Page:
“When young women grow up without a father they feel rejected and as a result they go seeking the approval of men their entire lives. This usually ends up in the girl having pre-marital relations as a remedy to feel wanted.” -SW, Reader of the blog “Black Women Deserve Better”

Psalm 68:5

“A father of the fatherless, and a judge of the widows, is God in his holy habitation.”

I would never advise anyone who has grown up without a father to simply “get over it”. No one gets off that easily –not even the abandoned child. The process of healing a damaged spirit is a journey to embark on with a committed, purposeful heart. Inappropriate habits have to be unlearned and subsequently replaced with productive interpersonal skills. Make no mistake, fatherless children who are now adults need to take the reins immediately and stop the cycle. A dismissive attitude does not negate the disastrous outcome of this epidemic. Our sloppy attempts to sweep matters under a rug have been unsuccessful to say the least. Even worse, the misguided slogans and mantras designed to normalize or uplift out of wedlock settings equivalent with nuclear family homes. Relatives and friends often feel coerced into condoning the situation with motives of sparing loved ones from further embarrassment. The pattern of OOW children and paternal abandonment is at an all time high for Black Americans. Reversing this pattern will mandate a significant undertaking. No longer can Blacks rely on “community” efforts. Recent initiatives have failed miserably and were often haphazard to begin with. Previous generations instinctively knew the importance of establishing the ground rules for male/female contact of any sort. Presently, there are little if any levels of accountability. Not having a plan in anticipation of high-risk situations is naivety at best; at worst, a recipe for disaster. Families must build a hedge of protection, by taking deliberate steps to educate and promote legitimacy. Single men and women must also become proactive in dealing with the opposite sex. Each sexual encounter has the potential to create life. Passivity in our love lives is not an option. A potential mate should be vetted for qualities which make great husbands and fathers. Couples who find themselves entangled in an unwanted pregnancy often blame one other. Character assaults become commonplace. This is the expected outcome when failing to plan and set high standards for romantic partnering. Tension of this magnitude sets the stage for long-term imbalance, directly impacting any children involved.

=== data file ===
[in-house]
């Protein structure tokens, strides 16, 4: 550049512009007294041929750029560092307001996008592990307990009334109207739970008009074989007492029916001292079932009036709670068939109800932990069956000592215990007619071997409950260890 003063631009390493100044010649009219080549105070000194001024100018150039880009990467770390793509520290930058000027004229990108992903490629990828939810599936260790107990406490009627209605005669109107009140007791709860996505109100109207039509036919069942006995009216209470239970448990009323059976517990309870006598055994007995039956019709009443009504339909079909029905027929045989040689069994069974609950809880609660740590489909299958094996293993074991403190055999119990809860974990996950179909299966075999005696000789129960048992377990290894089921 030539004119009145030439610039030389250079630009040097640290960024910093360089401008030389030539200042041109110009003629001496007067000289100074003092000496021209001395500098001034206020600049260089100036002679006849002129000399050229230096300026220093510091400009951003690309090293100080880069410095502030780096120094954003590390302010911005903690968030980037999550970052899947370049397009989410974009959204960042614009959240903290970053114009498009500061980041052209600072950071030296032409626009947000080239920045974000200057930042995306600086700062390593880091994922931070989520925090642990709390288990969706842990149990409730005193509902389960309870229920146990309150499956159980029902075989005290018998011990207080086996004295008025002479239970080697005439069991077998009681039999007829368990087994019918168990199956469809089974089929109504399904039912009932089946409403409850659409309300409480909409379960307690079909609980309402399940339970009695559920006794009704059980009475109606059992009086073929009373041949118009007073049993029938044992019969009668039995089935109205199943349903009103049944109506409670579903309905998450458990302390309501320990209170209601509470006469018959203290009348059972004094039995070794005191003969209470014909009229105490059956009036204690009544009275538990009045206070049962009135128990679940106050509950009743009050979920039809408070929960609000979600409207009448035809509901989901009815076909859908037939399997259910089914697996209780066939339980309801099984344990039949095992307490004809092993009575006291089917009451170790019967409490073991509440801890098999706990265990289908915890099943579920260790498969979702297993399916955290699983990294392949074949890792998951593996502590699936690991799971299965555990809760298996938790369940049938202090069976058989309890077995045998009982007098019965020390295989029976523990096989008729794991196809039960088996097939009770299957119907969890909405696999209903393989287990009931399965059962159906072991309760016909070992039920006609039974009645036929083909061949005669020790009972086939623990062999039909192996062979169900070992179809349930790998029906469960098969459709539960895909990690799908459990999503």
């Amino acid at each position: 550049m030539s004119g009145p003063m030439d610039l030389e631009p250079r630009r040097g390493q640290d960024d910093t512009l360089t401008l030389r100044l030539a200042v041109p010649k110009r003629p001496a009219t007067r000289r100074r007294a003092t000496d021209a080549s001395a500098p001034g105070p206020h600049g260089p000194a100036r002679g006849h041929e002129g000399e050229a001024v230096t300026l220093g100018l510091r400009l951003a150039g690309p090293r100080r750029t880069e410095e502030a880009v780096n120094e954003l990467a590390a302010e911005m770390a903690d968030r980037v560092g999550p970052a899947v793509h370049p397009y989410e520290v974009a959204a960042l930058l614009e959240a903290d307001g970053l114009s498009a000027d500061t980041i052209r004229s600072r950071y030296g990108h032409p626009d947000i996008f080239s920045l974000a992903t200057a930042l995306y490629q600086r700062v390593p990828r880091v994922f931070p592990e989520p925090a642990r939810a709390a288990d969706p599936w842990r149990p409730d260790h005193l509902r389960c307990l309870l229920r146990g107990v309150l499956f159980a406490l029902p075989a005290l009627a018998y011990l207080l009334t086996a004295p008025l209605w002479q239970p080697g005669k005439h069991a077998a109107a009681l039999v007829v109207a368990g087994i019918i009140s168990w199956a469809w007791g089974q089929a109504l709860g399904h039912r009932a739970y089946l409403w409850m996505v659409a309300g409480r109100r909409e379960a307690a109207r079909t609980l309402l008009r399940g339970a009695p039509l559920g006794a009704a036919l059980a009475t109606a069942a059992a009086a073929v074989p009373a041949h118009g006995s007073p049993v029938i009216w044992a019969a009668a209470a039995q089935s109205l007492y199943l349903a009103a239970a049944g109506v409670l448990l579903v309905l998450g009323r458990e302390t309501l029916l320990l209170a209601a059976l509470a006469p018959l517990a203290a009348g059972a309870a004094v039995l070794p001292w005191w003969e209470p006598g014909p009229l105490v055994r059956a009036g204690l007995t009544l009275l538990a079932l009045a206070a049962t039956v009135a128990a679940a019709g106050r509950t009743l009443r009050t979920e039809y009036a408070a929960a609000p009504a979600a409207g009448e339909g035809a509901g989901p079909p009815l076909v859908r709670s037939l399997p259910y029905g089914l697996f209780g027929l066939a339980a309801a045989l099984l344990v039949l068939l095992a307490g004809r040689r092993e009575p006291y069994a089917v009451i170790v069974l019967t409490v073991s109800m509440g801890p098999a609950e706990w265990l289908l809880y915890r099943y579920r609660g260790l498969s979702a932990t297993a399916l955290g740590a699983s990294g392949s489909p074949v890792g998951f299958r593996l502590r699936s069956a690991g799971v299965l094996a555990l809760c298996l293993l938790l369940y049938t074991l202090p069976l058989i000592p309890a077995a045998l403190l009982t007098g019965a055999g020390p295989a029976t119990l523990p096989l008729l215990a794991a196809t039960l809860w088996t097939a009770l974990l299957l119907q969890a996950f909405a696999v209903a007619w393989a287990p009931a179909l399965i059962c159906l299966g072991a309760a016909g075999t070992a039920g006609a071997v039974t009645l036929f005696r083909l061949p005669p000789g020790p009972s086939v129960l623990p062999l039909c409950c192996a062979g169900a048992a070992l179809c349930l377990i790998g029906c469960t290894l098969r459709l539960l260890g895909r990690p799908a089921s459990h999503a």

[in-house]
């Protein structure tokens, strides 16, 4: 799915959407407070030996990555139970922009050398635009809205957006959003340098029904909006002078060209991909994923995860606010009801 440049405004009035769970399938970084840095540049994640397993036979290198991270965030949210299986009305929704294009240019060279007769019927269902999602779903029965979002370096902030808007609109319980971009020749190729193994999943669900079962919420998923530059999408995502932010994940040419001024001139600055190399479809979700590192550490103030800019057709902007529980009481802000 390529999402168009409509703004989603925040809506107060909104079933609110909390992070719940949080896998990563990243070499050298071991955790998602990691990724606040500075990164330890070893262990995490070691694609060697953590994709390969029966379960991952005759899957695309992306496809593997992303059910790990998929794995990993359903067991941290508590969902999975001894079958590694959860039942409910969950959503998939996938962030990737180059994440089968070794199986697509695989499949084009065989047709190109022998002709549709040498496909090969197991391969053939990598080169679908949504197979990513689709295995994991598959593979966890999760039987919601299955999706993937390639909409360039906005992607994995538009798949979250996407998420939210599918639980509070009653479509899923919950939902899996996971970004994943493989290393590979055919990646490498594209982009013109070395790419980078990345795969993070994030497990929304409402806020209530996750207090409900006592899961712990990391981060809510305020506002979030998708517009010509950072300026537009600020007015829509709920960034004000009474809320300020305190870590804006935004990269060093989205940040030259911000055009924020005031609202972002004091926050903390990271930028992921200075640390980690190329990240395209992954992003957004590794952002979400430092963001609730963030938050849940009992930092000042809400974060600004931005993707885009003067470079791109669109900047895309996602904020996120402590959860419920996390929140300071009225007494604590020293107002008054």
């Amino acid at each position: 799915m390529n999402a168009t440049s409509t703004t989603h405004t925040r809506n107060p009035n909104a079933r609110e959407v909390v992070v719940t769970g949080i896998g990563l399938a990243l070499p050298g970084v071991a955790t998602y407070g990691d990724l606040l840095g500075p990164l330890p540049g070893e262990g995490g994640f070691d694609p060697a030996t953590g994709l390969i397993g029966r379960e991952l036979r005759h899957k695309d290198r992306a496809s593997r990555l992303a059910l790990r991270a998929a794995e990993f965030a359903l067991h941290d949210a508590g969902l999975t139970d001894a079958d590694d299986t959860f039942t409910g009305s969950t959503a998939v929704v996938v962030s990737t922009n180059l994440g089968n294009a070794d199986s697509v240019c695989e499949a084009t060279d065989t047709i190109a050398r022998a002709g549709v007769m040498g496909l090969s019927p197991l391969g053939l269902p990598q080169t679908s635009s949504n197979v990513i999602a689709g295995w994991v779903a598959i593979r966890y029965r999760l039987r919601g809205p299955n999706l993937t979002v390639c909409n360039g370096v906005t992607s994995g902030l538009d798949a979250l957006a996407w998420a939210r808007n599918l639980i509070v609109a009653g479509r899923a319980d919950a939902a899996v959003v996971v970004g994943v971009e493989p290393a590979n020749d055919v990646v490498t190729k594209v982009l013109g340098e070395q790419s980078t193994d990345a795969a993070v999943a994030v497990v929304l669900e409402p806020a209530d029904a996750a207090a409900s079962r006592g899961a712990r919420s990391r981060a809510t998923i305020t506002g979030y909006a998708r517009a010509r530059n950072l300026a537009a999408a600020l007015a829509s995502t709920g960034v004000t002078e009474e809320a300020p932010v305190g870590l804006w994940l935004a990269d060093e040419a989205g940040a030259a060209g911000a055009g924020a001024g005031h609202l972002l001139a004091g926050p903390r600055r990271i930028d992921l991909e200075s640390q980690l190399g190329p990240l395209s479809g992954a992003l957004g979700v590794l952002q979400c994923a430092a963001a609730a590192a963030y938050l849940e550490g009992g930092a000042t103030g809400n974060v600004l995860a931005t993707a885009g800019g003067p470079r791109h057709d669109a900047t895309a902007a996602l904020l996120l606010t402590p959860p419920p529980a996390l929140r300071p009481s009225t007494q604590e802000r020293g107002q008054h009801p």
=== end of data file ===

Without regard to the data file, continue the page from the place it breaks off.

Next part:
For example, Eastern Michigan University’s football coach Ron English expressed the desire to recruit young men with strong family backgrounds. Coach English was recently quoted in “The Detroit News”:

“We wanted guys that had a father in their background,” English said. “A guy that’s raised by his mom all the time, and please don’t take me wrong, but the reality is that you’ve got to teach that guy how to be taught by a man.”

Sobering words indeed! Regretfully, we live in a society where the conduct of numerous pro-athletes equates to a blinking neon “NO DADDY WAS HERE” sign. Teachers, employers, law enforcement amongst others in leadership roles can attest to this. Who wants the collateral duty of “re-parenting” a fatherless child layered upon existing obligations?

Finally, a word of caution against heeding those who give the appearance of endorsing dysfunction, especially when directed at minorities. In my experience, the following personality types come into play:

Misery Loves Company – Those who aspire to feel superior by offering inappropriate and harmful counsel. Deep down the “misery” crowd does not want anyone else to do better.

Do-As-I-Don’t-Do – Dispenses a batch of poison for others which they do not ingest. Would not live in areas predominately occupied by fatherless children. Nor do they want fatherless men to marry their daughters. When hearing comments diminishing a father’s importance, consider whether or not the speaker would take in a “castoff” child into their homes.

Thankfully with the love of Christ and good old-fashioned hard work, my life has much improved since childhood. The man who married my mother 18 years ago has fulfilled the role of “Daddy” in every way that truly matters.

About Cherilyn Smith

Cherilyn Smith is the admin of “Black Women Deserve Better”. She also published a book by the same name in 2008. Cherilyn is proud to be part of the “Black Women Empowerment” blogger network. Her comprehensive approach to dating, love, beauty and life in general has inspired many. She currently resides in Honolulu, HI with her husband.

“King James Version Holy Bible” 1611 Edition

“The Negro Family: The Case for National Action”

Office of Planning and Research, United States Department of Labor


“Spirit of Rejection” Dr. Richard Ing


“Healing of the Spirit” Dr. Arlin Epperson


“New-look EMU Ready To Win” Josh Katzenstein “The DetroitNews”